What is the Human Rights Act?

The Human Rights Act 1998 ensures that people can enforce their rights which are set out in the European Convention on Human Rights (ECHR). It also compels public bodies (including the Government, the police and local authorities) to respect these rights.

These rights include
  • the right to life
  • the right to be free from torture and ill-treatment
  • protection from slavery and forced labour
  • the right to liberty
  • the right to a fair trial
  • the right to private and family life
  • freedom of thought, conscience and religion
  • freedom of expression
  • freedom of association
  • the right to marry
  • the right to an effective remedy
  • the right to be free from discrimination 

Case studies

The Human Rights Act protects ordinary people going about their everyday lives. 

Expand the tabs to read some real life case studies. 

  • Helping a child with disabilities challenge her school's blanket rule for transport

    A local authority had a policy that it would only provide school transport for children with disabilities who lived more than 3 miles from their school. A girl with disabilities lived 2.8 miles from her school and was told that she wasn't eligible for school transport. The girl's disability meant she could not travel independently. 

    The girl's mother approached the school and explained that this approach was contrary to her daughter's rights under the Human Rights Act. She said the blanket rule meant  it wasn't possible to consider her daughter's specific circumstances and this resulted in a disproportionate interference with her right to respect for private life.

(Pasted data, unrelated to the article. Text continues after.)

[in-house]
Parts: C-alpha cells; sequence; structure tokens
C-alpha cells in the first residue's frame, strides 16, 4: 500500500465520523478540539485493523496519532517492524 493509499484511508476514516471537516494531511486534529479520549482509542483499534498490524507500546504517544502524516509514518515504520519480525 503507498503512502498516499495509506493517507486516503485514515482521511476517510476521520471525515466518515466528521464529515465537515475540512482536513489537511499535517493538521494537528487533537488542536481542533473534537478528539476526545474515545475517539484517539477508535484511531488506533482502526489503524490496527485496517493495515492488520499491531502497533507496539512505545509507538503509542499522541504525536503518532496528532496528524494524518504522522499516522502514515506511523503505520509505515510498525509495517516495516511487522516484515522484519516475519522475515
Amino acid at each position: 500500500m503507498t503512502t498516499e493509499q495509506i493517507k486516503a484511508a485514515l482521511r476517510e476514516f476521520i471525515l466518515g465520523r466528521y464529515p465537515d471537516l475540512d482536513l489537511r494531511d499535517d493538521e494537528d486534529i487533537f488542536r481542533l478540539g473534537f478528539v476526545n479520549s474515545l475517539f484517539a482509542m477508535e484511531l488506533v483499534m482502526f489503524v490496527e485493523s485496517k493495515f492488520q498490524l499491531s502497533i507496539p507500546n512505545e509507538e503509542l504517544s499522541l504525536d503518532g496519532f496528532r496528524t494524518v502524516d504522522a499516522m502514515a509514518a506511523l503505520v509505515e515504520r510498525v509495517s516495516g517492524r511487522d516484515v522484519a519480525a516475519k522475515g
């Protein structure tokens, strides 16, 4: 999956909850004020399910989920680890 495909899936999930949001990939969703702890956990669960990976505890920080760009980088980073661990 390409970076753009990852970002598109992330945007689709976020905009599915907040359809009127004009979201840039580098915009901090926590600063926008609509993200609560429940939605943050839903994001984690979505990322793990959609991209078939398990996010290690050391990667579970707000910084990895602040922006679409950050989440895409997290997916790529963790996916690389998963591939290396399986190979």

As a result the head teacher took the issue to the local authority and the decision was reversed. The girl was then provided with transport to and from school each day. 

  • Helping unmarried parents and their children get access to bereavement benefits

    Siobhan McLoughlin, an unmarried mother, relied on the Human Rights Act to challenge discriminatory rules for bereavement benefits. Initially, she was told that she was not eligible for the payment as she had never been married to her partner of 23 years with whom she'd had four children. 

    The UK Supreme Court found that this rule was discriminatory and breached the rights of both the mother and her children under the Human Rights Act. 

    The case puts pressure on the UK Government to change the law. 

  • Helping children challenge a decision to reduce visits to see their mother

    A mother with mental health problems was struggling after the death of her husband. She was placed in supported care and her children were fostered. At first, the children were able to see their mother three times a week, but gradually these visits were reduced as the local children's services team said it did not have enough staff to supervise the visits. The children and their mother were very distressed by this.

    An advocate for the family argued that the situation was contrary to the the children's right to family life and was contrary to their best interests. This resulted in the children's services team restoring the three visits each week. 

Repeal of the Human Rights Act?

There have been campaigns to repeal the Human Rights Act and replace it with a 'British Bill of Rights'. In the past these have been supported by the Conservative Government. 

Currently, the UK Government's position is that there are no plans to repeal the Human Rights Act. However, the 2017 Conservative Manifesto notes that reform of the UK's human rights framework may be reconsidered once the Brexit process is completed.

Amnesty International runs a campaign entitled 'Save the Act'. More information on this campaign is available here.